You still need to be careful in the stores. You absolutely can keep a 6-8’ distance, but it’s like “defensive driving” – you have to pay attention. We take the extra steps of taking our own Clorox wipes into the stores and immediately disinfecting our hands when we re-enter our vehicles.
It seems toilet paper has become the new Holy Grail. Some people are panicking over it. There is no rational reason to buy an 11-year supply of toilet paper, but people are doing it. If you’re in need, forget Costco for now. We’ve found stashes at CVS, Walgreens and some of these smaller drug stores. And if you’re willing to take an 8-mile drive OTP, check Ollie’s and other deep-discounters.
Let us know if you’re in need of something – we’ll keep a lookout and pick it up on one of our many runs. To be clear, this is not something we take lightly – it’s risky and we treat it as such, taking extra precautions at every stop.
While there may not be a plethora of handy Clorox wipes or pre-mixed hand sanitizer, we have found good ole, 8.25% Clorox bleach in a variety of stores. Mix a couple of ounces in a spray bottle with water (the mix rates are on the jug) and voila – spray it on a paper towel and you have a Terminator-class Clorox wipe.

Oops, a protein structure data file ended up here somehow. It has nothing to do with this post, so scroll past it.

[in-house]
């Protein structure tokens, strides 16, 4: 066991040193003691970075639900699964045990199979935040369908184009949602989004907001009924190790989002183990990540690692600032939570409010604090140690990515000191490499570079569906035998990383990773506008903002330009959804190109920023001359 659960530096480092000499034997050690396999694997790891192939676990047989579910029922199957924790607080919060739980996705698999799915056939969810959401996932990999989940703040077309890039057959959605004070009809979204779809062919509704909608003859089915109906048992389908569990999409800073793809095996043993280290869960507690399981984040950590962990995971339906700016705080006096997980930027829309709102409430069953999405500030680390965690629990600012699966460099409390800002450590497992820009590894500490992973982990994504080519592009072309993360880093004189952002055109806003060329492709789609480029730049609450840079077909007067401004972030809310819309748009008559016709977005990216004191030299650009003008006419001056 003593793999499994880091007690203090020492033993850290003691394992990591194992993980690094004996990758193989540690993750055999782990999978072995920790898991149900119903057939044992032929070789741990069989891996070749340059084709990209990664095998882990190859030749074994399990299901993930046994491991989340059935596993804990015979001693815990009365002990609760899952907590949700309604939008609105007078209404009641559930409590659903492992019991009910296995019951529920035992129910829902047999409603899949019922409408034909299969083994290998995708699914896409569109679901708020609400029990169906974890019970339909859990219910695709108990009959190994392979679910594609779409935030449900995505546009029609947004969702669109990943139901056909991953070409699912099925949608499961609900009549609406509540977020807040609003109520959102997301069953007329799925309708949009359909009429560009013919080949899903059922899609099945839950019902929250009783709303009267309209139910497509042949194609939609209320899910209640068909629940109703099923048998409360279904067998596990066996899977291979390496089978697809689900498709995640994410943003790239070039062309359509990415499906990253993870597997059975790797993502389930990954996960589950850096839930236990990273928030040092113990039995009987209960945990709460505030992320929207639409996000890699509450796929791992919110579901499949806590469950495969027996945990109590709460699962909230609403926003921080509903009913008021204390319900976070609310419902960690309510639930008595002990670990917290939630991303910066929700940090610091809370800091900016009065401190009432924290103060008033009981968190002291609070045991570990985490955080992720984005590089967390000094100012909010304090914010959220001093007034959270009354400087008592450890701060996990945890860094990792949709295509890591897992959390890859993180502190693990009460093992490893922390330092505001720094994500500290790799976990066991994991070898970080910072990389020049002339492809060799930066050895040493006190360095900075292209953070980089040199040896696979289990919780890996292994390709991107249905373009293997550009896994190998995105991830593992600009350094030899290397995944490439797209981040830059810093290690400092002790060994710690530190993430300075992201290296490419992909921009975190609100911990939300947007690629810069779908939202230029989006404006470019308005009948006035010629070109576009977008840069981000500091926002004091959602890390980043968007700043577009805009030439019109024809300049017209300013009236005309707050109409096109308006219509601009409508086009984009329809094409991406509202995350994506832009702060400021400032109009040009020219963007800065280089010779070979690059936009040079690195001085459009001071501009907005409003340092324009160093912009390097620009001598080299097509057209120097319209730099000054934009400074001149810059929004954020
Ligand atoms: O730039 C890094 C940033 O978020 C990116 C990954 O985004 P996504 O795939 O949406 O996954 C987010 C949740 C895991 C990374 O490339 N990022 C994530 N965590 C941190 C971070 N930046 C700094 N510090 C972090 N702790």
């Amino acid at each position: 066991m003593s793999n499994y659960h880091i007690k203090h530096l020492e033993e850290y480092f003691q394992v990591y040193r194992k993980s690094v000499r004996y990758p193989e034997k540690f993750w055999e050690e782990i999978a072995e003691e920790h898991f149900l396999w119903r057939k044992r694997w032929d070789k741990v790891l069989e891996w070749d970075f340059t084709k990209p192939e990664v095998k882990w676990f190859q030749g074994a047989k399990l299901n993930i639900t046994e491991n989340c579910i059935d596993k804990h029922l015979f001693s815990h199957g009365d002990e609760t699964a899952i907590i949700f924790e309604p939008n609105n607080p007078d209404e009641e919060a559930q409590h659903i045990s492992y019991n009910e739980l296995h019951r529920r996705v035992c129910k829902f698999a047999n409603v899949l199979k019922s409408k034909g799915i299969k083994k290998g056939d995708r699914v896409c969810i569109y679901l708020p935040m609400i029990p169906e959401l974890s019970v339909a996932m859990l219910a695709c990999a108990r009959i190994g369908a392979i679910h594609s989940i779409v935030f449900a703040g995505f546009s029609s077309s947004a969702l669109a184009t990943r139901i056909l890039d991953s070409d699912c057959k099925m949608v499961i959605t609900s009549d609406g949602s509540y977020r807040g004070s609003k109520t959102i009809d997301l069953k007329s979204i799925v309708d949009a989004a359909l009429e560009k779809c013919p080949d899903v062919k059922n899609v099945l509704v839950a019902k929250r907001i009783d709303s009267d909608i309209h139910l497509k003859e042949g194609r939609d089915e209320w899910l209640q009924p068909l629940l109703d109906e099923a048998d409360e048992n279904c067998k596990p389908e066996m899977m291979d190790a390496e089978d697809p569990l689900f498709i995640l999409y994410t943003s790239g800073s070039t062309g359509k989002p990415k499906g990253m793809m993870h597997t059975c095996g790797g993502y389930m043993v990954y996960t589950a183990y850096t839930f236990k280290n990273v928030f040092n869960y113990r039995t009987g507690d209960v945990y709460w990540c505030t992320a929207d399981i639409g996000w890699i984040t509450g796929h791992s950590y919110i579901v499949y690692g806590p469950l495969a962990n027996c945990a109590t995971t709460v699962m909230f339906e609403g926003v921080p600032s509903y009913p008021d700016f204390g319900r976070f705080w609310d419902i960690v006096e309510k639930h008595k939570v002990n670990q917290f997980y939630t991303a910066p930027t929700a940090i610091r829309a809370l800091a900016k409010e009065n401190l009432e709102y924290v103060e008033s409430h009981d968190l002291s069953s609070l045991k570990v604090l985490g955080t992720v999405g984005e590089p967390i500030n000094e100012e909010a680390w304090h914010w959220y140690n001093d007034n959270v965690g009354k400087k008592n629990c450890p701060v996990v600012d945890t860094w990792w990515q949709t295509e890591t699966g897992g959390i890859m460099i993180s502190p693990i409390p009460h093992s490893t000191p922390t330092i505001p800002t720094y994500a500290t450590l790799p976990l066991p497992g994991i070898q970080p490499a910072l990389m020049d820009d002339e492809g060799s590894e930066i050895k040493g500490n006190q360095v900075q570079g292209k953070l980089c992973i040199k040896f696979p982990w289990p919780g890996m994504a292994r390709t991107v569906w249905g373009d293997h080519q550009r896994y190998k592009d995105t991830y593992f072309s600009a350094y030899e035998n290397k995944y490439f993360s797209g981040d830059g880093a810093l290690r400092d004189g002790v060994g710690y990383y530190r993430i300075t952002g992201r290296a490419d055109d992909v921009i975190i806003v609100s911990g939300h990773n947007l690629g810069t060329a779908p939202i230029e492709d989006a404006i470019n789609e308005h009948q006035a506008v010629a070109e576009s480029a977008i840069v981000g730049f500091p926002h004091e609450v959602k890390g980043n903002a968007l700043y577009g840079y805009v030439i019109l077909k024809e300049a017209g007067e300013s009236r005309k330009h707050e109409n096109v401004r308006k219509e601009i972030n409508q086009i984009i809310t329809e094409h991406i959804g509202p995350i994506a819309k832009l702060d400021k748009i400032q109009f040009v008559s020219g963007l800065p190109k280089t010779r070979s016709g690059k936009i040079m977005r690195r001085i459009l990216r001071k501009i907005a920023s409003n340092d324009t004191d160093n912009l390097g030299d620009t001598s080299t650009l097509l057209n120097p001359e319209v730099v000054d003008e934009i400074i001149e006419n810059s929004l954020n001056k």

We have no idea how long this goes on, but as long as we can operate safely, we intend to do so. We have a lot of people that depend on us for a variety of daily tasks, and employees that depend on us to put food on their tables. Unfortunately, at this writing the direct-deposit government check that congress is debating is like a Kleenex in a Cat 5 hurricane. If we can safely avoid putting our employees in the unemployment line, we intend to do so.
When I was a boy and I would see scary things in the news, my mother would say to me, ‘Look for the helpers. You will always find people who are helping’ – Fred Rogers (Mister Rogers)
In the meantime, we’re starting a movement. We’re putting our Christmas lights back out. They make people happy, and a lot of people are really scared – not so much fear of the virus itself, but fear of not being able to provide food and shelter for their families. Do what you can to take the edge off:
- Christmas lights are guaranteed to brighten someone’s day – we’ll even do it for you if you like
- When you order a necessity from Amazon, order an extra for a friend or neighbor.
- Donate to the food bank – we’ll pick it up and deliver it for you.
- If you have an elderly neighbor, make sure they have your cell number, just in case. Better yet, pick up some groceries for them on your next trip. The more trips that we can combine, the more social distancing we’re achieving.
Pardon our social distance, but we’re going to keep our distance. When you see us at your home, we’ll just be smiling and waving. But please, call us for anything. If we can’t solve it, we probably know someone who can. Wash your hands, keep your distances and don’t touch your face – a client who is an infectious disease specialist suggested tying a string onto each hand to remind you – it’s that important.